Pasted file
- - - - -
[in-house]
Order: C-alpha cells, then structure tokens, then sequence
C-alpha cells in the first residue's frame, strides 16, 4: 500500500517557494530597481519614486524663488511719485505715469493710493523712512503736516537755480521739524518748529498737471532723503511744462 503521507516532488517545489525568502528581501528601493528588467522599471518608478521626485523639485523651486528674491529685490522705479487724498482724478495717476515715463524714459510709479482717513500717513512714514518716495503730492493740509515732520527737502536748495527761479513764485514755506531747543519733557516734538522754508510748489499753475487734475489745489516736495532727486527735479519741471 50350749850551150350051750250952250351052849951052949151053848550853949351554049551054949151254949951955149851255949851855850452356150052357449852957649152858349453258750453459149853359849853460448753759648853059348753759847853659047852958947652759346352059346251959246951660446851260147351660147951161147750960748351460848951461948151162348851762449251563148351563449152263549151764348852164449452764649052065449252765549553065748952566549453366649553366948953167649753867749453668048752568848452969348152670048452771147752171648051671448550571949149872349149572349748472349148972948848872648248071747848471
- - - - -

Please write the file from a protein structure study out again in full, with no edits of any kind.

[in-house]
Order: C-alpha cells, then structure tokens, then sequence
C-alpha cells in the first residue's frame, strides 16, 4: 500500500517557494530597481519614486524663488511719485505715469493710493523712512503736516537755480521739524518748529498737471532723503511744462 503521507516532488517545489525568502528581501528601493528588467522599471518608478521626485523639485523651486528674491529685490522705479487724498482724478495717476515715463524714459510709479482717513500717513512714514518716495503730492493740509515732520527737502536748495527761479513764485514755506531747543519733557516734538522754508510748489499753475487734475489745489516736495532727486527735479519741471 50350749850551150350051750250952250351052849951052949151053848550853949351554049551054949151254949951955149851255949851855850452356150052357449852957649152858349453258750453459149853359849853460448753759648853059348753759847853659047852958947652759346352059346251959246951660446851260147351660147951161147750960748351460848951461948151162348851762449251563148351563449152263549151764348852164449452764649052065449252765549553065748952566549453366649553366948953167649753867749453668048752568848452969348152670048452771147752171648051671448550571949149872349149572349748472349148972948848872648248071747848471